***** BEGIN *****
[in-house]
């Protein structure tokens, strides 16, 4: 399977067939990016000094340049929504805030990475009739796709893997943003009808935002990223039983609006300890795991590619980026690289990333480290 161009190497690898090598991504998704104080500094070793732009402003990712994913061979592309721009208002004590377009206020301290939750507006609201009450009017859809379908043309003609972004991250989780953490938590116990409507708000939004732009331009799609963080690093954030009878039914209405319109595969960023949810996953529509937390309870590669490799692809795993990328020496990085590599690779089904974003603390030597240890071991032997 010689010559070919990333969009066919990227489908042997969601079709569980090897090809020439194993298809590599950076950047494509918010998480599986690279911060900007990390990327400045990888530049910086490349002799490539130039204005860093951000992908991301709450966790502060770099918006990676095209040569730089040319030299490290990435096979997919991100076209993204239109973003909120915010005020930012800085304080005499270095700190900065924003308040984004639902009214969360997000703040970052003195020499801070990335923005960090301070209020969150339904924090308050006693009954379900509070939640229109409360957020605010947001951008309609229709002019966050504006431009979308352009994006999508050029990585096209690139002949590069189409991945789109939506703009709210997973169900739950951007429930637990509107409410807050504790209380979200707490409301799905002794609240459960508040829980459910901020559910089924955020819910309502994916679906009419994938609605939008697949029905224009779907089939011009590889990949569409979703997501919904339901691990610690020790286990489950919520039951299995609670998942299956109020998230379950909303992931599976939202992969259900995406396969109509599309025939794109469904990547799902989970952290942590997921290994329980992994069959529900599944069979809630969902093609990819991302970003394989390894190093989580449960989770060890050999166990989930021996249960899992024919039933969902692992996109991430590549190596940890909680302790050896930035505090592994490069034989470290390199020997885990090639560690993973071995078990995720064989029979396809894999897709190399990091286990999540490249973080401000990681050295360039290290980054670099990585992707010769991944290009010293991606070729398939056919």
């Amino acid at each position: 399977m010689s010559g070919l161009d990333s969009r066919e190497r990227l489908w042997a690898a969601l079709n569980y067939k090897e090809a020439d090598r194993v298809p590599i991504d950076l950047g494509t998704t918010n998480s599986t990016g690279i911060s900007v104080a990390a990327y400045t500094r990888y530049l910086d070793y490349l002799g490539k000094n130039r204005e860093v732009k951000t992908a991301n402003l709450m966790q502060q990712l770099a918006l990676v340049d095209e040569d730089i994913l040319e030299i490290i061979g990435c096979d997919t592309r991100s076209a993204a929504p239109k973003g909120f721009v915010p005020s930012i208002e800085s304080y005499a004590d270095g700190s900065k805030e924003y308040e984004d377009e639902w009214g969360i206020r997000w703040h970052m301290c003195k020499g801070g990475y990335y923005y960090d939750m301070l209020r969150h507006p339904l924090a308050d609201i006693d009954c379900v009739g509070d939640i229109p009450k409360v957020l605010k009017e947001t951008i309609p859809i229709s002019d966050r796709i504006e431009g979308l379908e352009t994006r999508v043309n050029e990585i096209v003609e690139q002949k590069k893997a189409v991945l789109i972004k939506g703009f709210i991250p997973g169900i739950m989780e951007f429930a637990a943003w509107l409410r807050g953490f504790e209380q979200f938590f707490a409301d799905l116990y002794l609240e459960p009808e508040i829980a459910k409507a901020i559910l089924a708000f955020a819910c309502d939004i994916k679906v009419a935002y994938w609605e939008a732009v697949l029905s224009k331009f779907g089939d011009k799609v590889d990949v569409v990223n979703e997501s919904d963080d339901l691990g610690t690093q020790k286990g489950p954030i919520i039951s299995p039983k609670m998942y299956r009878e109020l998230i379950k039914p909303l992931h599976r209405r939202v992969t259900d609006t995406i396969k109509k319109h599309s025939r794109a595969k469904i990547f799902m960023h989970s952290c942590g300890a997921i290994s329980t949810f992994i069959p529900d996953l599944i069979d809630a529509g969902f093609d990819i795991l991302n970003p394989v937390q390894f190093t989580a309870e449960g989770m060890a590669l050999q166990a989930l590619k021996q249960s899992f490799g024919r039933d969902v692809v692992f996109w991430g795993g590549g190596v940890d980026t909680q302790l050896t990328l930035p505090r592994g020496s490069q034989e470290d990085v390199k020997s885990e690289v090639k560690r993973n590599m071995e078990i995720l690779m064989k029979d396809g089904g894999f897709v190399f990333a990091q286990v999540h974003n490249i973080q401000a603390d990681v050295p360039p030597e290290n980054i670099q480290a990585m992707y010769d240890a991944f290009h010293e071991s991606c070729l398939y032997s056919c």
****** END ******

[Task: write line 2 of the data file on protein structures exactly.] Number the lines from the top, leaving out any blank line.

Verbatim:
């Protein structure tokens, strides 16, 4: 399977067939990016000094340049929504805030990475009739796709893997943003009808935002990223039983609006300890795991590619980026690289990333480290 161009190497690898090598991504998704104080500094070793732009402003990712994913061979592309721009208002004590377009206020301290939750507006609201009450009017859809379908043309003609972004991250989780953490938590116990409507708000939004732009331009799609963080690093954030009878039914209405319109595969960023949810996953529509937390309870590669490799692809795993990328020496990085590599690779089904974003603390030597240890071991032997 010689010559070919990333969009066919990227489908042997969601079709569980090897090809020439194993298809590599950076950047494509918010998480599986690279911060900007990390990327400045990888530049910086490349002799490539130039204005860093951000992908991301709450966790502060770099918006990676095209040569730089040319030299490290990435096979997919991100076209993204239109973003909120915010005020930012800085304080005499270095700190900065924003308040984004639902009214969360997000703040970052003195020499801070990335923005960090301070209020969150339904924090308050006693009954379900509070939640229109409360957020605010947001951008309609229709002019966050504006431009979308352009994006999508050029990585096209690139002949590069189409991945789109939506703009709210997973169900739950951007429930637990509107409410807050504790209380979200707490409301799905002794609240459960508040829980459910901020559910089924955020819910309502994916679906009419994938609605939008697949029905224009779907089939011009590889990949569409979703997501919904339901691990610690020790286990489950919520039951299995609670998942299956109020998230379950909303992931599976939202992969259900995406396969109509599309025939794109469904990547799902989970952290942590997921290994329980992994069959529900599944069979809630969902093609990819991302970003394989390894190093989580449960989770060890050999166990989930021996249960899992024919039933969902692992996109991430590549190596940890909680302790050896930035505090592994490069034989470290390199020997885990090639560690993973071995078990995720064989029979396809894999897709190399990091286990999540490249973080401000990681050295360039290290980054670099990585992707010769991944290009010293991606070729398939056919």